Closing cash balance 18,732 15,984 18,068 16,976 16,870 16,974 16,705
  1. Excludes transactions with ACC and NZS Fund.
  2. Further information on the proceeds and repayments of government bonds is available in note 16.

The accompanying notes and accounting policies are an integral part of these Statements.

Forecast Statement of Cash Flows (continued)
for the years ending 30 June

  2017
Actual
$m
2018
Previous
Budget
$m
2018
Forecast
$m
2019
Forecast
$m
2020
Forecast
$m
2021
Forecast
$m
2022
Forecast
$m
Reconciliation Between the Net Cash Flows from Operations and the Operating Balance              
Net Cash Flows from Operations 9,567 6,521 8,918 8,891 11,225 12,430 14,050
Items included in the operating balance but not in net cash flows from operations              
Gains/(losses)              
Net gains/(losses) on financial instruments 6,330 2,538 5,251 2,887 3,215 3,627 4,117
Net gains/(losses) on non-financial instruments 1,321 (88) (1,579) (83) (80) (77) (80)
Minority interest share of net gains/(losses) 27 (26) (17) (17) (1) (2) (4)
Total gains/(losses) 7,678 2,424 3,655 2,787 3,134 3,548 4,033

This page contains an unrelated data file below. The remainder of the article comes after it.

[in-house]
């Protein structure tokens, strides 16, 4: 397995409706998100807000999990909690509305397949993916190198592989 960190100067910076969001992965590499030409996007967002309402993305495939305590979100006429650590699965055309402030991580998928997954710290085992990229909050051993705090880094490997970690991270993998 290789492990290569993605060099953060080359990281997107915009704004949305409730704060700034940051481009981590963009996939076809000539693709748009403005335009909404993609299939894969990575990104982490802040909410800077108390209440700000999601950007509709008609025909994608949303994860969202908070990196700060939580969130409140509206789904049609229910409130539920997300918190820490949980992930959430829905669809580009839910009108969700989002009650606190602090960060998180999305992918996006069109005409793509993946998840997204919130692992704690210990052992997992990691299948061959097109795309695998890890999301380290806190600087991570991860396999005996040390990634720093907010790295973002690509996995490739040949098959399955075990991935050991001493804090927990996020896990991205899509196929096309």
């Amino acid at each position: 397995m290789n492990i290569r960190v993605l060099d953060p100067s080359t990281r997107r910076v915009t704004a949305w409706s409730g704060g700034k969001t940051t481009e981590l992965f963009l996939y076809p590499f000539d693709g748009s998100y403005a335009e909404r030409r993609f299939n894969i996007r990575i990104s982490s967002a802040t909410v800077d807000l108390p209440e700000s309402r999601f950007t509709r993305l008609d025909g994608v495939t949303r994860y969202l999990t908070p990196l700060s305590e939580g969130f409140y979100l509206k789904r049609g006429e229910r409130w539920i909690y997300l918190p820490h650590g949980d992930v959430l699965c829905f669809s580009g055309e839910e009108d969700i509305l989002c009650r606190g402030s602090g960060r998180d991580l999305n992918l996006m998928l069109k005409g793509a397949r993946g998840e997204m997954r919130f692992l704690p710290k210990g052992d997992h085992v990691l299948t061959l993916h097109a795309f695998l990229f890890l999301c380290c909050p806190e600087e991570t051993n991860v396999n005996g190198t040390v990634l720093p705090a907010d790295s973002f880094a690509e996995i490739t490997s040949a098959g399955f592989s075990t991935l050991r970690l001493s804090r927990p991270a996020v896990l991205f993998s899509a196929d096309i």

Other Non-cash Items in Operating Balance              
Depreciation (4,361) (4,563) (4,777) (4,840) (4,850) (4,921) (4,983)
Amortisation (814) (743) (720) (729) (725) (731) (751)
Cost of concessionary lending (753) (801) (1,049) (762) (776) (778) (731)
Impairment on financial assets (excluding receivables) 50 (126) 99 (16) (16) (18) (18)
Decrease/(increase) in defined benefit retirement plan liabilities 472 548 576 592 572 540 514
Decrease/(increase) in insurance liabilities (1,047) 145 (440) (623) (1,538) (1,926) (2,038)
Other 258 (184) 215 264 286 296 311
Total other non-cash Items (6,195) (5,724) (6,096) (6,114) (7,047) (7,538) (7,696)
Movements in Working Capital              
Increase/(decrease) in receivables 1,170 496 848 1,270 1,180 1,831 1,594
Increase/(decrease) in accrued interest 312 1,028 289 485 306 305 72
Increase/(decrease) in inventories 57 (11) (107) (23) (27) 27 23
Increase/(decrease) in prepayments 151 (7) (30) (7) (12) 5 14
Decrease/(increase) in deferred revenue (46) (20) (83) (108) (23) (58) (51)
Decrease/(increase) in payables/provisions (377) 789 (397) (408) 101 (983) (387)
Total movements in working capital 1,267 2,275 520 1,209 1,525 1,127 1,265
Operating balance (excluding minority interests) 12,317 5,496 6,997 6,773 8,837 9,567 11,652

The accompanying notes and accounting policies are an integral part of these Statements.

Forecast Statement of Financial Position
as at 30 June

  Note 2017
Actual
$m
2018
Previous
Budget
$m
2018
Forecast
$m
2019
Forecast
$m
2020
Forecast
$m
2021
Forecast
$m
2022
Forecast
$m
Assets                
Cash and cash equivalents 8 18,732 15,984 18,068 16,976 16,870 16,974 16,705
Receivables 8 18,529 17,452 19,317 20,770 21,844 23,480 24,757